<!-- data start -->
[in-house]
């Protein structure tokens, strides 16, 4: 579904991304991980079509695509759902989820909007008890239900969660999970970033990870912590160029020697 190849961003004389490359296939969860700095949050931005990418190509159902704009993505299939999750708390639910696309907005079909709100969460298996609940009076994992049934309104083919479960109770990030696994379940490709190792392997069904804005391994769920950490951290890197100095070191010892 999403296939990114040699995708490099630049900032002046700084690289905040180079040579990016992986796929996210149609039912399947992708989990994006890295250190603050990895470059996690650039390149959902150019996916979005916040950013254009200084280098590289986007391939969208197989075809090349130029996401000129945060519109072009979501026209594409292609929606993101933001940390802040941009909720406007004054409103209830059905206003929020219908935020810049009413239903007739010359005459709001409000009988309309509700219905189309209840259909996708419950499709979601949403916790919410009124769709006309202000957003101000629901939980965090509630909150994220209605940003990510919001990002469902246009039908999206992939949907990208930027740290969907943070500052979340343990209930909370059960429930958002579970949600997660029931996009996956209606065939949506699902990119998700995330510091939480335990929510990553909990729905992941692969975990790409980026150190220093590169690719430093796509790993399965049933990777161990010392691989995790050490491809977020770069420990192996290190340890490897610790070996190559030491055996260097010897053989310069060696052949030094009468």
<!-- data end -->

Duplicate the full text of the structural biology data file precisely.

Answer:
[in-house]
């Protein structure tokens, strides 16, 4: 579904991304991980079509695509759902989820909007008890239900969660999970970033990870912590160029020697 190849961003004389490359296939969860700095949050931005990418190509159902704009993505299939999750708390639910696309907005079909709100969460298996609940009076994992049934309104083919479960109770990030696994379940490709190792392997069904804005391994769920950490951290890197100095070191010892 999403296939990114040699995708490099630049900032002046700084690289905040180079040579990016992986796929996210149609039912399947992708989990994006890295250190603050990895470059996690650039390149959902150019996916979005916040950013254009200084280098590289986007391939969208197989075809090349130029996401000129945060519109072009979501026209594409292609929606993101933001940390802040941009909720406007004054409103209830059905206003929020219908935020810049009413239903007739010359005459709001409000009988309309509700219905189309209840259909996708419950499709979601949403916790919410009124769709006309202000957003101000629901939980965090509630909150994220209605940003990510919001990002469902246009039908999206992939949907990208930027740290969907943070500052979340343990209930909370059960429930958002579970949600997660029931996009996956209606065939949506699902990119998700995330510091939480335990929510990553909990729905992941692969975990790409980026150190220093590169690719430093796509790993399965049933990777161990010392691989995790050490491809977020770069420990192996290190340890490897610790070996190559030491055996260097010897053989310069060696052949030094009468």